Basic Organizational Guidelines

The Workers’ Group is organized into committees and specialized bodies, currently administered by a Provisional Organizing Bureau in lieu of a Central Committee. Any worker who accepts the fundamental political positions and expanded organizational guidelines, supports the Group both financially and by participation in one of its committees or bodies, publicly advocates for and defends the organization, abides by the decisions collectively reached and agreed upon by the Group as a whole or by one of its bodies, and keeps all information deemed secret as such, is welcome to apply for membership.

Conventions of the Workers’ Group, our highest decision-making body, are held by request of a majority of local committees. The Convention sets the political and organizational tasks for the Group for the immediate future. Conventions elect the Central Committee, ratify major decisions made by the C.C. and other Group organizations previously, and insure the Group is in the best shape for the coming period. The Central Committee coordinates the work of the Group between Conventions, edits the Group’s main publications, arbitrates disputes between committees, and oversees the organization’s treasury.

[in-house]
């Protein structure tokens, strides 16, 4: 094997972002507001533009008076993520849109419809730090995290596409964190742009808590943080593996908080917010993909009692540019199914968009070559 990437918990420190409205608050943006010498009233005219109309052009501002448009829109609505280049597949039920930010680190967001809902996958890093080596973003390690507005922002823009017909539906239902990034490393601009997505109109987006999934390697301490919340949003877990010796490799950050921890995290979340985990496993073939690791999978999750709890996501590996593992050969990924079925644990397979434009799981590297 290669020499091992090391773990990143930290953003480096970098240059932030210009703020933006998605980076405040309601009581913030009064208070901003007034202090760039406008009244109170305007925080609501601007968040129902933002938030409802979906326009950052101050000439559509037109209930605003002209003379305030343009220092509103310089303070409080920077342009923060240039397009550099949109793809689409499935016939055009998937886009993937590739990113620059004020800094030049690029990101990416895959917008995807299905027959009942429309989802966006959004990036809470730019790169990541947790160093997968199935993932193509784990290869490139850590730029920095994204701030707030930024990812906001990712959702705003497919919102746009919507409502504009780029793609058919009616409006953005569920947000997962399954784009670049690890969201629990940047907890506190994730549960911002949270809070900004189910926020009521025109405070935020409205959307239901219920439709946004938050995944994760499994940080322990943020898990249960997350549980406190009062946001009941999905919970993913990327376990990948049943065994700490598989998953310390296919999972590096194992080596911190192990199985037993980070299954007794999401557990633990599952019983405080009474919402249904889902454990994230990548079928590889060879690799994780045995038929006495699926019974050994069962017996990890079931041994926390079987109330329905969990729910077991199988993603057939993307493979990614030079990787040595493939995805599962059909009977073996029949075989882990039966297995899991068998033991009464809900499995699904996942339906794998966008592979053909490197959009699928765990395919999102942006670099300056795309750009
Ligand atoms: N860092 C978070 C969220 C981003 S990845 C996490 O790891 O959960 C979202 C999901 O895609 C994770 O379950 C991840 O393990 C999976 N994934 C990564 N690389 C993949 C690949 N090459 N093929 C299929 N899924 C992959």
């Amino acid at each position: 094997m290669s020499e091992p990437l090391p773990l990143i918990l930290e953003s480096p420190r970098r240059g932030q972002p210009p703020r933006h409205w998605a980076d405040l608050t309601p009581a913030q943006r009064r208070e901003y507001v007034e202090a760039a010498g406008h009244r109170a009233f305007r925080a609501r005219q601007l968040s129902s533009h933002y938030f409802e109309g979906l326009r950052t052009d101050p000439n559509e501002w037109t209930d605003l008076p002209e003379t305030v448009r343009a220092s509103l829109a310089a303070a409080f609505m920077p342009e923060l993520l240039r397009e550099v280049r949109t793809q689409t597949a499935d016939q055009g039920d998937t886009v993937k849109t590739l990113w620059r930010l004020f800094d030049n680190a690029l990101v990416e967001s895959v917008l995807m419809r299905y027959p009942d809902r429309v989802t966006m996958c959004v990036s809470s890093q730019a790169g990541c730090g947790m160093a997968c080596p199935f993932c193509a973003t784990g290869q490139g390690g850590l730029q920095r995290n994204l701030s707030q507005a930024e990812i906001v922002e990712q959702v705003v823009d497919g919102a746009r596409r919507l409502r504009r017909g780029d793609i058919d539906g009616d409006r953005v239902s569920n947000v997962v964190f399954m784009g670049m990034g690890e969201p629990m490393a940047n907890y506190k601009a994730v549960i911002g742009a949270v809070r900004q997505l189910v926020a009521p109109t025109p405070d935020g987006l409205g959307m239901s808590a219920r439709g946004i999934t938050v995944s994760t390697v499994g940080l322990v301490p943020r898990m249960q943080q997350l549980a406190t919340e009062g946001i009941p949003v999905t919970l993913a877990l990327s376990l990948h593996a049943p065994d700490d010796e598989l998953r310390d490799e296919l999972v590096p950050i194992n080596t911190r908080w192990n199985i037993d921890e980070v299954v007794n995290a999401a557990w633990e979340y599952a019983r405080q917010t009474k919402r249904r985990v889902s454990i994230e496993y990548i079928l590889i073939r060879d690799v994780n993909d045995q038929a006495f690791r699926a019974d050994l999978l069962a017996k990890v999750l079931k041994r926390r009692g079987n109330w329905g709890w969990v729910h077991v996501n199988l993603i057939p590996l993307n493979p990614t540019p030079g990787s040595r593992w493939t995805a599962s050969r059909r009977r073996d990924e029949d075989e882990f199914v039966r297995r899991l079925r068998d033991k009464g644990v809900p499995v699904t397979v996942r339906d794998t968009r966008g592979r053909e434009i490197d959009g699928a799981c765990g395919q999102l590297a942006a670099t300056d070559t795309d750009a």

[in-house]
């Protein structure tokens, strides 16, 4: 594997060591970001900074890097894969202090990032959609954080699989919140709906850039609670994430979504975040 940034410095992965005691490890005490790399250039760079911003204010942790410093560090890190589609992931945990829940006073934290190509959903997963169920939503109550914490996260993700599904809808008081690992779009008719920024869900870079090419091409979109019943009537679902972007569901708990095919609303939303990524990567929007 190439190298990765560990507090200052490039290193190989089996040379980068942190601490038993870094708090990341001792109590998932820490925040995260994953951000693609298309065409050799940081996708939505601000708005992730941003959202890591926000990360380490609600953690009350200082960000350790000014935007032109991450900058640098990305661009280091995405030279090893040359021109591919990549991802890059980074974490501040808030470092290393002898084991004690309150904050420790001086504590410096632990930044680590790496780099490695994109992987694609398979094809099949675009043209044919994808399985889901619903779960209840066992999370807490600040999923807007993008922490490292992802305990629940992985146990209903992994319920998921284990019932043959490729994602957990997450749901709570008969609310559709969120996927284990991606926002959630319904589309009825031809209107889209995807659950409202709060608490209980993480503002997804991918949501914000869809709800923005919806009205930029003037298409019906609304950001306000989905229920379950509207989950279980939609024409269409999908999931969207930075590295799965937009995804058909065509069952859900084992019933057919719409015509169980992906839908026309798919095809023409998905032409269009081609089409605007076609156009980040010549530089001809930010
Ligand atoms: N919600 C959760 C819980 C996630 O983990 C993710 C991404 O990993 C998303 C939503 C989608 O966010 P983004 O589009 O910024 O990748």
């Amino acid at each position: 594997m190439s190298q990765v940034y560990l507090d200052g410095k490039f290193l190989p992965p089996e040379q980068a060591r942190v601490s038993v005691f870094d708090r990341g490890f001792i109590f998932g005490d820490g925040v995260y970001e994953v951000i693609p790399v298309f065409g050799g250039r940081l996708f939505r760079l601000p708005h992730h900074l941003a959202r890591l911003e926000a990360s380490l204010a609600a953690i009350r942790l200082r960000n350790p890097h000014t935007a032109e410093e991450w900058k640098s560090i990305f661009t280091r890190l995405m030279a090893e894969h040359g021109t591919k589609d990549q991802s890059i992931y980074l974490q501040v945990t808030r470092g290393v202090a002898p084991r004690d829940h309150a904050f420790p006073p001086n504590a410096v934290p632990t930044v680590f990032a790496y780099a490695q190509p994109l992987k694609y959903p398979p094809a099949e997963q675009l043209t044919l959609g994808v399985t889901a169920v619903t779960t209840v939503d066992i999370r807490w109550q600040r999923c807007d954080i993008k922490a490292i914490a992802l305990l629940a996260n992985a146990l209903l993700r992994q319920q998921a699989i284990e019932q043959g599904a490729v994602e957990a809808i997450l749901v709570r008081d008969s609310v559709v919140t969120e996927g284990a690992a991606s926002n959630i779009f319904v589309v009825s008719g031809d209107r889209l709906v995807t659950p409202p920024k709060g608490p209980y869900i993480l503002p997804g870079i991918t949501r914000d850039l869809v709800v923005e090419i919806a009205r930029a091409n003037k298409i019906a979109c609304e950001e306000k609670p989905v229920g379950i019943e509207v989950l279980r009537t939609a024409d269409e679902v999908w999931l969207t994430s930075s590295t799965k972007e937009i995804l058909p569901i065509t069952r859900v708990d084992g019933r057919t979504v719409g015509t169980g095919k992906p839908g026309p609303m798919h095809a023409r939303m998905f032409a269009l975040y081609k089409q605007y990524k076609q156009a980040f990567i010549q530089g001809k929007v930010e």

All members have the undisputed right to express their views and have them circulated throughout the entirety of the Group, while at the same time it is expected that all members will unite around the decisions made by Group committees and bodies, and work together to carry them out to the best of our collective capability. We understand that, given the small and fractious character of the proletarian communist movement at this time, differing shades of opinion based on different trends of the movement are bound to appear within the Group.

Because of the importance of building a politically and organizationally independent proletarian communist movement, the Workers’ Group does not allow its members to also be a part of other self-described socialist, Marxist or communist organizations that stand outside of this internationalist camp.